We live in a wild world. Today we’re visiting the African Savanna to take a peek at the world’s tallest mammal, the giraffe. These animals are fascinating and fun, so let’s take a looooong look at it.
Perhaps the first thing we think of we when hear the word “giraffe” is how tall this animal is. They measure 14-19 feet (4-6m) in height. The legs alone are taller than most humans – about 6 feet (1.8m). Even the giraffe’s tongue is long, measuring 21 inches (53 cm) and its tail can be another 8 feet long (2.4 m).
The giraffe’s long legs enable it to run up to 35 miles (56 km) for short distances and 10 miles per hour (16 km) on average. However, their super long legs also pose a problem – they have to spread them wide apart to take a drink of water.
Wild World Fact…A walking giraffe moves both right legs forward, then both the left
The giraffe is a herbivore, which means they eat different types of leaves and grass. Their favorite food is the leaves from the Acacia tree. They can pack away up to 75 pounds (34 kilos) of this food everyday, but they don’t drink as much water; only about 10 gallons (37.8 litres). Most of the moisture the giraffe needs is found in the thorny Acacia leaves.
Since these leaves are so spiky the giraffe’s tongue and lips are very tough to protect it. They also have an antiseptic (cleanser) in their saliva in case they do get poked.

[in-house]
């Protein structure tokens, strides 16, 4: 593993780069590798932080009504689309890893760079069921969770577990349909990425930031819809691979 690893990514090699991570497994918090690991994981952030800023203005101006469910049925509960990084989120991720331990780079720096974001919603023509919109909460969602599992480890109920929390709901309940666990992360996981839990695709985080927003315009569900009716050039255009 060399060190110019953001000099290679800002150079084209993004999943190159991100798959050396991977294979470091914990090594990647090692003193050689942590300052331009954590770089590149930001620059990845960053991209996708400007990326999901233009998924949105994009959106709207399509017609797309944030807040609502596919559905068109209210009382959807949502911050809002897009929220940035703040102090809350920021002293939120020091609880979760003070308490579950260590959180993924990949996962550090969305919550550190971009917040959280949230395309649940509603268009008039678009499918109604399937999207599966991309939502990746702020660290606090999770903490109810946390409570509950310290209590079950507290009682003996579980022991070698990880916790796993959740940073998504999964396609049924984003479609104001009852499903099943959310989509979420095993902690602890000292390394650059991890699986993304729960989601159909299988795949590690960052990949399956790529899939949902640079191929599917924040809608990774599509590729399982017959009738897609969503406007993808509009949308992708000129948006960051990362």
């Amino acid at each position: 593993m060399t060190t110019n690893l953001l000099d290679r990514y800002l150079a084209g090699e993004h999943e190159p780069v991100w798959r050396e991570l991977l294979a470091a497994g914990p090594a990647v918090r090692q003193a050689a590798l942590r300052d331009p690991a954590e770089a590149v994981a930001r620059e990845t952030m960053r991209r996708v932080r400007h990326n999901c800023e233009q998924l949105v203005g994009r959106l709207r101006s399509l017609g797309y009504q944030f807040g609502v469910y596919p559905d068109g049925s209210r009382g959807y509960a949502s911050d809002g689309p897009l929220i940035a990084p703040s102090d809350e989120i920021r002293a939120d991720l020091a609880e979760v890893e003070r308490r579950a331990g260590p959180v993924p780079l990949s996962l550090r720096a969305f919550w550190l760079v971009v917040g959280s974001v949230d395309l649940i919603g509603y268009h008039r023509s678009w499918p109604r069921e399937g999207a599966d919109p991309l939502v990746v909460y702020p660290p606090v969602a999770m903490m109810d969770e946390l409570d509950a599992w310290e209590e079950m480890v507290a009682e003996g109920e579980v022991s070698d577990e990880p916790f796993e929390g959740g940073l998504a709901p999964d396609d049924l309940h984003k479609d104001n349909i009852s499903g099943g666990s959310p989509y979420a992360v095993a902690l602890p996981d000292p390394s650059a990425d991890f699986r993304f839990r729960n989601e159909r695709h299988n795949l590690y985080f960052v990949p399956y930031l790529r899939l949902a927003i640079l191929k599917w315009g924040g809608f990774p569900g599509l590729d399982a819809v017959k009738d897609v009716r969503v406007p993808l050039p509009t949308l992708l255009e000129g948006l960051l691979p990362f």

Like a cow, the giraffe will chew its cud. This is done by the animal eating a large amount of food, then bringing it back up into its mouth to eat all over again. Talk about recycling!
Wild World Fact…the extra long neck and tongue of the giraffe helps it reach leaves on the top of the trees.
More Fun Giraffe Facts
~ Giraffe’s are social and a herding animal
~ Even though the giraffe is silent most of the time, it is able to make sounds similar to a cow and goat.
~ Neck wrestling is a form of dominance displayed by the males in a herd.
~ The giraffe has a lot of heart – it weighs 24 pounds (10.9 kilos) and is 2 feet (60.9 cm) in length!
~ The spots on a giraffe are all unique, like our fingerprints, and as it ages they turn darker.
For more information on the giraffe, visit your local library, a nature preserve or the Internet.